Lili Yang from the UCL Institute of Education investigates the contribution of higher education to the public good in imperial China.
The paper focuses specifically on higher education’s effects on society, the state and individuals (families).
Ms Yang argues that higher education’s main public contribution in imperial China was maintaining social order – keeping society in harmony with the state.
Higher education produced ‘descriptive public goods’ by cultivating political efficacy, providing social mobility and promoting economic and scientific development.
It also produced ‘normative public goods’ through the creation and dissemination of values and principles. State-approved moralities and values were built into the education curriculum, ensuring they would become internalised and prevail within society. In addition, Confucianism placed a great importance on educating the emperor so he was respected as a strong ruler by the society he governed.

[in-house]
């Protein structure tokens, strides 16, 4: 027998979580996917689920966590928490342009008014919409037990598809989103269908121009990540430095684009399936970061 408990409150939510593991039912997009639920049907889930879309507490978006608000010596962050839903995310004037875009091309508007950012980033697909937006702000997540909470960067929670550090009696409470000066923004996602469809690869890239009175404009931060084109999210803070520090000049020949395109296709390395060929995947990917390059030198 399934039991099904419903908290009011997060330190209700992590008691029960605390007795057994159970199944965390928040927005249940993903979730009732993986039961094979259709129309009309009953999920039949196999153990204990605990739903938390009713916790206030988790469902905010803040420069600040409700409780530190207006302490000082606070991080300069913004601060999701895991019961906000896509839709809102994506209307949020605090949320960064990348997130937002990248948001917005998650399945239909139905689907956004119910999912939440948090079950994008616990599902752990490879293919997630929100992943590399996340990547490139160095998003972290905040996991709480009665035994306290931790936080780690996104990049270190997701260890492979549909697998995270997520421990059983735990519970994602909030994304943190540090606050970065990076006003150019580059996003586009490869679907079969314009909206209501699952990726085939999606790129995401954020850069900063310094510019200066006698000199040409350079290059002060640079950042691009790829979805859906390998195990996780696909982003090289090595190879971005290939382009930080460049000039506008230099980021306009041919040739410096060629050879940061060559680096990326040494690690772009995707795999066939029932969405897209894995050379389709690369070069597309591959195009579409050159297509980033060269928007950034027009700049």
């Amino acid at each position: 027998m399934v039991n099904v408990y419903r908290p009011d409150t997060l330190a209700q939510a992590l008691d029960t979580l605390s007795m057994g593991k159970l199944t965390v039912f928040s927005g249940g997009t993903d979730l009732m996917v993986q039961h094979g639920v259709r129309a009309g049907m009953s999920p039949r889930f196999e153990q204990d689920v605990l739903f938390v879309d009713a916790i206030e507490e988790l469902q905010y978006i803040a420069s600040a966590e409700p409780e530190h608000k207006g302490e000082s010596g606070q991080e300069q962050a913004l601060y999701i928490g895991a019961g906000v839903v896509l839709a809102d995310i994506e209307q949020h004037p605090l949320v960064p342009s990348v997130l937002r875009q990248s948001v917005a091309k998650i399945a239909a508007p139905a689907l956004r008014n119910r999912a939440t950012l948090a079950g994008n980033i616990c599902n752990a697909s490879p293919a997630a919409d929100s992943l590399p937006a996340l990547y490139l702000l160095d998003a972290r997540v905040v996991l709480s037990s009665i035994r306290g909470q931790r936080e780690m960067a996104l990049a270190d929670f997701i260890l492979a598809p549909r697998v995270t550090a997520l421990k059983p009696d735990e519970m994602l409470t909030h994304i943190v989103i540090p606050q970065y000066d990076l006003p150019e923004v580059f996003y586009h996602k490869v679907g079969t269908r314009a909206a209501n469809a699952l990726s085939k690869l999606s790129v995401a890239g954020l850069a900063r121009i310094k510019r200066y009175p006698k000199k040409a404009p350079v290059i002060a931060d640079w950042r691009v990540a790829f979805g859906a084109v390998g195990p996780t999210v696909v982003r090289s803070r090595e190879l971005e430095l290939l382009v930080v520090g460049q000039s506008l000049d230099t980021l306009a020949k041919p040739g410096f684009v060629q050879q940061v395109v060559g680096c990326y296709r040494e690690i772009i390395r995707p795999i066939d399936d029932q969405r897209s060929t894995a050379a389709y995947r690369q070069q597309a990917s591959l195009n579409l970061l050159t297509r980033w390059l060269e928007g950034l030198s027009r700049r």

Ms Yang concludes that the legacies of higher learning in imperial China are still evident in contemporary China. She highlights the pros and cons of the country’s traditional emphasis on social order. Higher education prospered and is still maintained through generous financial investment from the government. Yet tightening state control also led to the gradual narrowing of its functions. Such perspectives help frame the wider debate around public goods and higher education.